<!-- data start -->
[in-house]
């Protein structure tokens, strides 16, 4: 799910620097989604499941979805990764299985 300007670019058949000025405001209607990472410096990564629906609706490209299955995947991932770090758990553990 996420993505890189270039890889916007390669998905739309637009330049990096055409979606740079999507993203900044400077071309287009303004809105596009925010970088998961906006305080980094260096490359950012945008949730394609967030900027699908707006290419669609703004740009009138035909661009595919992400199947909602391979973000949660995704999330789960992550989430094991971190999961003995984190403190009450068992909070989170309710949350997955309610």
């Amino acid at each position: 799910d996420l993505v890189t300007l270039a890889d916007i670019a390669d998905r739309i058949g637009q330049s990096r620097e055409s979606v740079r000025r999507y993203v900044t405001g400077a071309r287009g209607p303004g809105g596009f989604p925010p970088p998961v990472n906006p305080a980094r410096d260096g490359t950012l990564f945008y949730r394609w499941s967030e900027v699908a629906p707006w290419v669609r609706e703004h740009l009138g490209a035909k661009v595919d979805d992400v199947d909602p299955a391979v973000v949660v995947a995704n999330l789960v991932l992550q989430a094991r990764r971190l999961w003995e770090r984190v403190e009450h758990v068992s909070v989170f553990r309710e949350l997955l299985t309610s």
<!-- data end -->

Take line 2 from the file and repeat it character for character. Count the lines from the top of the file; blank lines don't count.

């Protein structure tokens, strides 16, 4: 799910620097989604499941979805990764299985 300007670019058949000025405001209607990472410096990564629906609706490209299955995947991932770090758990553990 996420993505890189270039890889916007390669998905739309637009330049990096055409979606740079999507993203900044400077071309287009303004809105596009925010970088998961906006305080980094260096490359950012945008949730394609967030900027699908707006290419669609703004740009009138035909661009595919992400199947909602391979973000949660995704999330789960992550989430094991971190999961003995984190403190009450068992909070989170309710949350997955309610």